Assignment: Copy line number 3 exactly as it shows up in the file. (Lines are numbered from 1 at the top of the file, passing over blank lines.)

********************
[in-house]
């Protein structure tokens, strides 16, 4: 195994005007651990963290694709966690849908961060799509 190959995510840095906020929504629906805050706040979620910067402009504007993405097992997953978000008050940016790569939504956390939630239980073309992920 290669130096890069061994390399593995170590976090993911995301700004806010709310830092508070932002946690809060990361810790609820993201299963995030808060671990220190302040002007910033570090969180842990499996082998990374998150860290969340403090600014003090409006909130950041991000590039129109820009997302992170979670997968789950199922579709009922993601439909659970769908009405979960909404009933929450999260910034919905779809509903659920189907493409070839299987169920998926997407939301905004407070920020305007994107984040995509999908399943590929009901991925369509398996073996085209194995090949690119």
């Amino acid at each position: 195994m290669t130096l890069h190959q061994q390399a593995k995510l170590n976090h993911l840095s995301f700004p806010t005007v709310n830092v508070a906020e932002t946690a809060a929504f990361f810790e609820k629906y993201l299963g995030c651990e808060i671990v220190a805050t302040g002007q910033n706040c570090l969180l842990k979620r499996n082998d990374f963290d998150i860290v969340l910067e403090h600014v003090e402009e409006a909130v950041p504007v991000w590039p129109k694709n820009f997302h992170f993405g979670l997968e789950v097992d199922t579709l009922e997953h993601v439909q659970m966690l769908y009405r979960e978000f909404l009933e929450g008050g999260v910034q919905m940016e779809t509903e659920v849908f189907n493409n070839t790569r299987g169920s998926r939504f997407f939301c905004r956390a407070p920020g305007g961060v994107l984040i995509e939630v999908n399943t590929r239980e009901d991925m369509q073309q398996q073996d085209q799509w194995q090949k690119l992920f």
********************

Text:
């Amino acid at each position: 195994m290669t130096l890069h190959q061994q390399a593995k995510l170590n976090h993911l840095s995301f700004p806010t005007v709310n830092v508070a906020e932002t946690a809060a929504f990361f810790e609820k629906y993201l299963g995030c651990e808060i671990v220190a805050t302040g002007q910033n706040c570090l969180l842990k979620r499996n082998d990374f963290d998150i860290v969340l910067e403090h600014v003090e402009e409006a909130v950041p504007v991000w590039p129109k694709n820009f997302h992170f993405g979670l997968e789950v097992d199922t579709l009922e997953h993601v439909q659970m966690l769908y009405r979960e978000f909404l009933e929450g008050g999260v910034q919905m940016e779809t509903e659920v849908f189907n493409n070839t790569r299987g169920s998926r939504f997407f939301c905004r956390a407070p920020g305007g961060v994107l984040i995509e939630v999908n399943t590929r239980e009901d991925m369509q073309q398996q073996d085209q799509w194995q090949k690119l992920f």